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Combine cabin fever with XC at area resort

Guest Column, John Eaton

Spooner Lake Cross Country Ski Area has a remarkable variety of terrain: In a short distance you can oscillate among lakeshore, aspen grove, meadow, mixed conifer forest and, with some climbing, you can reach wide open spaces with views that go forever. The many Scandinavians who visit Spooner love it because it reminds them of their own mountains.

Beginners can take mellow, scenic rambles around Spooner Lake (4.5K) or Spooner Meadow (4K). More ambitious skiers can take blue and black trails, which offer plenty of opportunity for rigorous climbs and brisk descents, to Saint’s Rest (22K) that features great views of Lake Tahoe. An even more ambitious trip goes out The Big Loop (35K) to the eastern edge of the Carson Range where it seems like you can see the entire Great Basin. On the way back you can check out Super G, Spooner’s most challenging descent. A more easily achieved view of Lake Tahoe on green and blue trails is available on Wild Cat (8K).

The resort, established in 1984, has 80K of trails on 9,000 acres of Nevada State Park land. Its 7,000 – 8,000 foot elevation provides plenty of snow every year.

Rather than a warming hut, it offers a historic shepherd’s cabin at the intersection of North Canyon and Meadow Interconnect trails. Skiers can check out the nearby aspen for carvings left by the lonesome Basque sheepherders. Sandwiches, snacks, hot and cold drinks and homemade cookies are available at the lodge where you can rent classic and skate skis, snowshoes and kinder sleds. Spooner’s season ticket holders are mostly from Carson City, Incline Village and South Lake Tahoe, but its weekend visitors come from all over the country and all over the world.

Lessons of all types and levels of Nordic techniques are available from famed teacher and coach Nina MacLeod, who was born and raised in Norway and came to Sugar Bowl to work with Stein Erickson in 1965. She is certified in both Norway and Switzerland has been skiing primarily cross country since 1986. You can get lessons any day during the week or tour with her and get pointers on glide, balance and downhill techniques on Thursday morning. You can also get a free lesson from her Thursday afternoon. Spooner also provides training opportunities for schools and Special Olympics.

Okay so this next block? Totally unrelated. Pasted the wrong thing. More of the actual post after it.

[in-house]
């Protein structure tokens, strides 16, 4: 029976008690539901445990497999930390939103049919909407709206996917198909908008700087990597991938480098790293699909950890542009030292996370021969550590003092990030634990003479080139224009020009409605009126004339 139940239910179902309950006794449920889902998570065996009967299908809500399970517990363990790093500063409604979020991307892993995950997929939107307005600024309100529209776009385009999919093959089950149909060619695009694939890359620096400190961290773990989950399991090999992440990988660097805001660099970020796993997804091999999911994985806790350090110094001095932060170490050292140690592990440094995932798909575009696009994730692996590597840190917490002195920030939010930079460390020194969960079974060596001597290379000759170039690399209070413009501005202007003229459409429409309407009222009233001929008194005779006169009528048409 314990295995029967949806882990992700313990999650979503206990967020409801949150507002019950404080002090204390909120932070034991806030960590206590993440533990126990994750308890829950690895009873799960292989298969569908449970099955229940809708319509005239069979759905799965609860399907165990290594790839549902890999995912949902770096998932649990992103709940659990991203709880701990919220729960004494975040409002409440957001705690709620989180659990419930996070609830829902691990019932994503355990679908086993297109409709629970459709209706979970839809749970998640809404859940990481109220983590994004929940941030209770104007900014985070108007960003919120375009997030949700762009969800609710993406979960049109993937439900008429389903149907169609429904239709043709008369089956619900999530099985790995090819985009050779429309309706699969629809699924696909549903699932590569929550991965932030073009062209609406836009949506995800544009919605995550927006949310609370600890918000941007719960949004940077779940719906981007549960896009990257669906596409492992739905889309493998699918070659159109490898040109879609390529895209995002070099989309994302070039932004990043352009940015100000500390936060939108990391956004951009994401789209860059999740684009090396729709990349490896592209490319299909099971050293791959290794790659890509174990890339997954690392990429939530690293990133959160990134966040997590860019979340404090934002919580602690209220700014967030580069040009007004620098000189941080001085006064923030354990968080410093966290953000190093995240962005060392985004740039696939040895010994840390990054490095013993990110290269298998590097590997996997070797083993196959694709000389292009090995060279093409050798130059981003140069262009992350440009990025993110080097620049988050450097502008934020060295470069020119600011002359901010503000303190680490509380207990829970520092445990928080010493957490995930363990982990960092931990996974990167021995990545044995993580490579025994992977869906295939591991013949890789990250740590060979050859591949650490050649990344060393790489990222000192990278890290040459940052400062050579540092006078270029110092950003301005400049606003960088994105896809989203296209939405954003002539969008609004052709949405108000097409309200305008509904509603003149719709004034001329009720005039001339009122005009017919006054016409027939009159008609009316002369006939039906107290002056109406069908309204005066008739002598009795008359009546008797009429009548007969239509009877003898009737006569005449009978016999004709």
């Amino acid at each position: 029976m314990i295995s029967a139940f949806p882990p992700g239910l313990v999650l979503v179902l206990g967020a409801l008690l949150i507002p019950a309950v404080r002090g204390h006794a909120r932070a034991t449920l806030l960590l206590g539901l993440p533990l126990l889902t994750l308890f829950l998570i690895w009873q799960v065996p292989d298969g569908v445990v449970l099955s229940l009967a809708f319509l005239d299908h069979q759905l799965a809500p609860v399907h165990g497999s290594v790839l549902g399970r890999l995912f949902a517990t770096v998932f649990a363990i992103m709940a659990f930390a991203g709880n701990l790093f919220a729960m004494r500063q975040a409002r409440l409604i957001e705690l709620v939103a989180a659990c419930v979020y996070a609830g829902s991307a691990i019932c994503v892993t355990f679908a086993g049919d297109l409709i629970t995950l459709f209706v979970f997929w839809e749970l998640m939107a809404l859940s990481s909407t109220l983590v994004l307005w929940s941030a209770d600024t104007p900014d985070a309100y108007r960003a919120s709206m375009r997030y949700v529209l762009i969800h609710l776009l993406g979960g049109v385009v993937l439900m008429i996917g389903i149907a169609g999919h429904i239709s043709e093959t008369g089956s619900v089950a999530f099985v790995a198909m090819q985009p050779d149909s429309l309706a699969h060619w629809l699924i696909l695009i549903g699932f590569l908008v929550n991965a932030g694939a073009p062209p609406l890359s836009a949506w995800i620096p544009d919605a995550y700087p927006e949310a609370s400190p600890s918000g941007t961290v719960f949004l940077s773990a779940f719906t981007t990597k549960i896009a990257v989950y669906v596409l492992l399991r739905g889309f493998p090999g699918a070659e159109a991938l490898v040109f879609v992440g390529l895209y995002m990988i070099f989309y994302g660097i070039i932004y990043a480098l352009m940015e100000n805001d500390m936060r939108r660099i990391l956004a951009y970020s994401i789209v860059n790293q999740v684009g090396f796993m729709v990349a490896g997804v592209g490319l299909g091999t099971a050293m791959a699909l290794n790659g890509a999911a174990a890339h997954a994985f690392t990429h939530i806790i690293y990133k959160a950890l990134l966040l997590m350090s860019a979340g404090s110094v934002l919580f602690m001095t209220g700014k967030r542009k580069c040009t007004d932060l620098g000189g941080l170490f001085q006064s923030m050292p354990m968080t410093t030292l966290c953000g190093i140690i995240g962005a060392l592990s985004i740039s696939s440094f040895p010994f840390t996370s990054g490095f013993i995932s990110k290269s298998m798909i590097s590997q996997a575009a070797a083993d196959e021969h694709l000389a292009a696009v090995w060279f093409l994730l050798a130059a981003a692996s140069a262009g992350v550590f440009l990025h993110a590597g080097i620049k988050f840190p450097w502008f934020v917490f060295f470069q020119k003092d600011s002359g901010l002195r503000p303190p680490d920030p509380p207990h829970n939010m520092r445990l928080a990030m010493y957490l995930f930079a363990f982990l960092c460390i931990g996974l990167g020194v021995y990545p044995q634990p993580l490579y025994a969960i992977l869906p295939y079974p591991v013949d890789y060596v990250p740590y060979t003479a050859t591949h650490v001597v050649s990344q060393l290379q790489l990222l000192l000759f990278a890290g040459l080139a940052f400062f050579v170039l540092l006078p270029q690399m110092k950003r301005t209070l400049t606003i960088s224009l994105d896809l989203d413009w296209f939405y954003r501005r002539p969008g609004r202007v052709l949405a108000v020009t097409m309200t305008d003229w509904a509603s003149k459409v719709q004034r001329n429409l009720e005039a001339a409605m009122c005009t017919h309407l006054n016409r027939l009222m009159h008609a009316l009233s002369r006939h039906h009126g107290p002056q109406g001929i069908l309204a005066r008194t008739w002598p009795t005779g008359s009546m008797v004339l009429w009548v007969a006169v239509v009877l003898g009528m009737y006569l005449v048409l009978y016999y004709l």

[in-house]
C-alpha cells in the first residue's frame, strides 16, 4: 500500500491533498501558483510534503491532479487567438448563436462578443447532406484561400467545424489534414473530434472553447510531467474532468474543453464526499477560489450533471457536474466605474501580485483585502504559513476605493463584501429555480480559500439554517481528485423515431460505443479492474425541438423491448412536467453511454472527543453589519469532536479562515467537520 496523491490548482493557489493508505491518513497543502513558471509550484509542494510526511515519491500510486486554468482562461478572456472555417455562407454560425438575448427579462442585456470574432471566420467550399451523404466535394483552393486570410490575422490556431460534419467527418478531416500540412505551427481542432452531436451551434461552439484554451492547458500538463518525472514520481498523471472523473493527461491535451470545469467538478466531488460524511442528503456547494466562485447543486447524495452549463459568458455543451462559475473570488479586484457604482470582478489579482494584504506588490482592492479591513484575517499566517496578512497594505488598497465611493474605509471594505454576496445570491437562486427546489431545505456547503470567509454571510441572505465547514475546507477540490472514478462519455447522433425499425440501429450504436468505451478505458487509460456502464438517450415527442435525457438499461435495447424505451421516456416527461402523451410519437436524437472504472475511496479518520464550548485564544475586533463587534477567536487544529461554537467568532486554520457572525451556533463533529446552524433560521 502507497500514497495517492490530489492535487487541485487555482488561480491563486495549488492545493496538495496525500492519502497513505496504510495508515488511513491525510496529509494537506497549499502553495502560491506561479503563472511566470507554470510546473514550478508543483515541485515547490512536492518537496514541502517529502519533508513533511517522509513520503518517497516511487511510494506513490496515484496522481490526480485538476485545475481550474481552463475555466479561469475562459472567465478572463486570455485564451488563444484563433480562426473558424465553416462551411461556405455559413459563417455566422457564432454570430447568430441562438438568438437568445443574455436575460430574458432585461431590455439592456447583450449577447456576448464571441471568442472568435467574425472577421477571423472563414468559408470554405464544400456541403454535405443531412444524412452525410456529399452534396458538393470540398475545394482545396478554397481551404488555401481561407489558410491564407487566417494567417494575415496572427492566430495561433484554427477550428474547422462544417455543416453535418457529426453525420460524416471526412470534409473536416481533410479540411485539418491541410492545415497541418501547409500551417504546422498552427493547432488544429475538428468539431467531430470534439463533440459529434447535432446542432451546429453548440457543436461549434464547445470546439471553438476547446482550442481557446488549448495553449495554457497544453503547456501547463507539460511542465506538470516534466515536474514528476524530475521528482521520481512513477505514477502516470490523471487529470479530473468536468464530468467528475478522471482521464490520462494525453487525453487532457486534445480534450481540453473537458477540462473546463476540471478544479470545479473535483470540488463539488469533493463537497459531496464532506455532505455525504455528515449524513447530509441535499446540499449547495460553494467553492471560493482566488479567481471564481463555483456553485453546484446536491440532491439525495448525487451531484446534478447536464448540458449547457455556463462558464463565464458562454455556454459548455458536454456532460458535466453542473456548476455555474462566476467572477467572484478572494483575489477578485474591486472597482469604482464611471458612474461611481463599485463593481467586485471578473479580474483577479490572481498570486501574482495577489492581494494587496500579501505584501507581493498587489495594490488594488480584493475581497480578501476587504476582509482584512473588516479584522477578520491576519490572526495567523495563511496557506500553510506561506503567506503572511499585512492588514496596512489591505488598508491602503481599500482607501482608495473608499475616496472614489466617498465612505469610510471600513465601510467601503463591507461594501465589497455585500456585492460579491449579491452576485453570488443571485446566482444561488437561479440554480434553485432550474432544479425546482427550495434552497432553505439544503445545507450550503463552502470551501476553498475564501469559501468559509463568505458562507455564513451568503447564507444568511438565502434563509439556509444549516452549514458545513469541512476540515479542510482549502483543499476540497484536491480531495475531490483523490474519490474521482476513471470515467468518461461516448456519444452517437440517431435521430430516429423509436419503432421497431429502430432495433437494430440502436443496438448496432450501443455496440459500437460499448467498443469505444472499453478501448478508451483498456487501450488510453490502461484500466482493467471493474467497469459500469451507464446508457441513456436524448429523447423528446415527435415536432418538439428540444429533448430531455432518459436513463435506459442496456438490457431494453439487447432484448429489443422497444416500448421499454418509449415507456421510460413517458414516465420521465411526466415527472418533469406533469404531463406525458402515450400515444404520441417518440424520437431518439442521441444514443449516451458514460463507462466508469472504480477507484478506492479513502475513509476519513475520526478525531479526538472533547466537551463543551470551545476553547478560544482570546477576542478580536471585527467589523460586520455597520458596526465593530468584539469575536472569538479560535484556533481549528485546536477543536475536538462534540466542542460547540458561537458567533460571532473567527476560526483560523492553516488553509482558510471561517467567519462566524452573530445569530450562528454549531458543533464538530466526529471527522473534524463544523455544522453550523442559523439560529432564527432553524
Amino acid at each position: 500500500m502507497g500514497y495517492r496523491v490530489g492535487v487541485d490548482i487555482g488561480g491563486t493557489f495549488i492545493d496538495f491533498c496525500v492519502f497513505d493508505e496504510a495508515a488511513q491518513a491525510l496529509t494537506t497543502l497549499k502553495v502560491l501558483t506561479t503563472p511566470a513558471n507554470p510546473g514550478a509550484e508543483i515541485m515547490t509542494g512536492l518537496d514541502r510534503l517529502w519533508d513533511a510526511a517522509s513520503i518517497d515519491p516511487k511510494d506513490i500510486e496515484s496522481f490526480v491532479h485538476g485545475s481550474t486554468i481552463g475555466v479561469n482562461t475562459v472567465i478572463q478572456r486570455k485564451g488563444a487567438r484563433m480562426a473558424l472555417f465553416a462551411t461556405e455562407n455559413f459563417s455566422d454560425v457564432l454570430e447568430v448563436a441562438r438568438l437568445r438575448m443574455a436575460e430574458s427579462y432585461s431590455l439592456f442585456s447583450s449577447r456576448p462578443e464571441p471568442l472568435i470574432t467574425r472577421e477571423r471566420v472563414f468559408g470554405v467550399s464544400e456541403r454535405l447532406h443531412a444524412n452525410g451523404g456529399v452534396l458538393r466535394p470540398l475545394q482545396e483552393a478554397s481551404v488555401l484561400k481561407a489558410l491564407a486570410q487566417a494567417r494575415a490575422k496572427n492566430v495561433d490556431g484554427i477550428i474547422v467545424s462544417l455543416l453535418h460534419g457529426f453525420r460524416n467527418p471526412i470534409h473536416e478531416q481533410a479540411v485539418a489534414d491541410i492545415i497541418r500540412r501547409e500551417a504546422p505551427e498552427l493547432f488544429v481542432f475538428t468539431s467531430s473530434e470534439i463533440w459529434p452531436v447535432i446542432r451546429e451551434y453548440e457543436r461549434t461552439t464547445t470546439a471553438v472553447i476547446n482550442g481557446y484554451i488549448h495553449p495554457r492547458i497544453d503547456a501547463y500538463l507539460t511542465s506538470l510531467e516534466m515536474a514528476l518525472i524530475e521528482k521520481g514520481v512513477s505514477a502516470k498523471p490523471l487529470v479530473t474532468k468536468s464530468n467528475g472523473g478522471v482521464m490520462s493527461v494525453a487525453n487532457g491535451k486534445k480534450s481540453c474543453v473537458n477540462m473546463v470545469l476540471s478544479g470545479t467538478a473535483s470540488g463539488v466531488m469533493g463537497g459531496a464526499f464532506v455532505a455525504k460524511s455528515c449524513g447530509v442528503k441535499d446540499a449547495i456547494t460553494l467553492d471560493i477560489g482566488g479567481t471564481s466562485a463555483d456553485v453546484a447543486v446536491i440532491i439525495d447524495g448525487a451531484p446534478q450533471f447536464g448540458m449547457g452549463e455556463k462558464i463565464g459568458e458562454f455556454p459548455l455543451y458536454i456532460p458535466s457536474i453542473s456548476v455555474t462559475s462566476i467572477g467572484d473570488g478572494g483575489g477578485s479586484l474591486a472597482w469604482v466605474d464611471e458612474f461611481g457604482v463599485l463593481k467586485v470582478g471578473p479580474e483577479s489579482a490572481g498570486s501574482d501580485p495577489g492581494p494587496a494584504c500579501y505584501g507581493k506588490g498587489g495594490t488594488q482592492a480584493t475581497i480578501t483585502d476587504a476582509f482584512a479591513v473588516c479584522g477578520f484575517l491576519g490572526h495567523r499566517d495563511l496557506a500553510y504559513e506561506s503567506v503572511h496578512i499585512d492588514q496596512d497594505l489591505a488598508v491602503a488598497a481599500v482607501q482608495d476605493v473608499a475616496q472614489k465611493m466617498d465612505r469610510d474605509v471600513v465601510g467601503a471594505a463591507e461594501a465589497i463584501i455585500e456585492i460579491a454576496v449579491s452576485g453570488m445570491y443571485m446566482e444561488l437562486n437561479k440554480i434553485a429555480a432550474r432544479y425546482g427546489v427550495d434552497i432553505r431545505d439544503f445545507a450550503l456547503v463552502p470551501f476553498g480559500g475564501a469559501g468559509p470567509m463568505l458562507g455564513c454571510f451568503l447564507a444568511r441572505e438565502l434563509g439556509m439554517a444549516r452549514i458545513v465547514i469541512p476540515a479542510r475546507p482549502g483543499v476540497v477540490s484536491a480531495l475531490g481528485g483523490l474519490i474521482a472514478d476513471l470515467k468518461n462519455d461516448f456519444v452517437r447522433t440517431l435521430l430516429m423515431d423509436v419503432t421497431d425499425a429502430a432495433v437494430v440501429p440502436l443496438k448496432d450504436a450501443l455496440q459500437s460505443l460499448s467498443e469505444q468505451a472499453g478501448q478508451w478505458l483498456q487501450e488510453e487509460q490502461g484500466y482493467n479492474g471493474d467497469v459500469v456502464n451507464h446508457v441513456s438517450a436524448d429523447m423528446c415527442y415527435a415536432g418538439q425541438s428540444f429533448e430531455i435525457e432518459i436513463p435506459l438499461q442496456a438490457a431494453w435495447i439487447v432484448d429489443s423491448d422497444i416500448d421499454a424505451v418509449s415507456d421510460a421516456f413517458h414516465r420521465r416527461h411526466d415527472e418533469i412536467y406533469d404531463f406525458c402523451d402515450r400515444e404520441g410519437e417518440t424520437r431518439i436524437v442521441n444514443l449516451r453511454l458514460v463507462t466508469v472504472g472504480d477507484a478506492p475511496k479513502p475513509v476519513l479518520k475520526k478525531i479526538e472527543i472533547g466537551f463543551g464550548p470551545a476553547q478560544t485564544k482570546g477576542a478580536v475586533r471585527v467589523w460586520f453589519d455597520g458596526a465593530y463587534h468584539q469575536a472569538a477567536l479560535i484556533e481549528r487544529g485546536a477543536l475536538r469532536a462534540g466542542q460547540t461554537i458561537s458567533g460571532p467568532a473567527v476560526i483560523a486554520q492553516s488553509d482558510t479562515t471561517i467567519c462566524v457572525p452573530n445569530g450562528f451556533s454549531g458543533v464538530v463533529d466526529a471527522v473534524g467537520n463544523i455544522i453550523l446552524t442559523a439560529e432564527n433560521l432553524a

When she is not teaching at Spooner, MacLeod gives a series of weekend “Ski De Femme” clinics, probably the most popular lesson being the one at Royal Gorge-USA Cross Country Ski Resort. She will also be leading “Snowshoe Thompson Day” in Hope valley on March 13. There will be a tour, a long-board demonstration and a presentation on Snowshoe’s superhuman mail route over the Sierra. Proceeds will help preserve the Snowshoe Thompson statue in Genoa, Nev.

Spooner has another unusual offering: Ski in on your own and stay overnight at either of two rustic, but cozy and comfortable log cabins that are 1K and 3.5K from the lodge. The former overlooks Spooner Lake and the latter is on Wildcat Trail, home of some great Tahoe views.

Visitors bring food and clothing and can hang out in front of the wood stove and reminisce about their day. Sheets, pillows, comforters, cooking and eating utensils, a composting toilet, wood and six gallons of water are provided. Both cabins have a queen-size bed and a variety of futons. The closer cabin can sleep two to four and the more distant four to six.

To get to Spooner from North Shore: Take Highway 28 south eleven miles from Incline Village, turn left into Spooner Lake State Park. From South Shore or Carson City, take Highway 50 to just west of Spooner Summit, turn north on Highway 28, then right into Spooner Lake State Park.

For more information, call (775) 749-5349, e-mail spoonerlake@pyramid.net, or log onto http://www.spoonerlake.com.

John Eaton is a PSIA level I instructor at Royal Gorge-USA Cross Country Ski Resort. This is the fourth in a series of reviews by Eaton on area cross country destinations.


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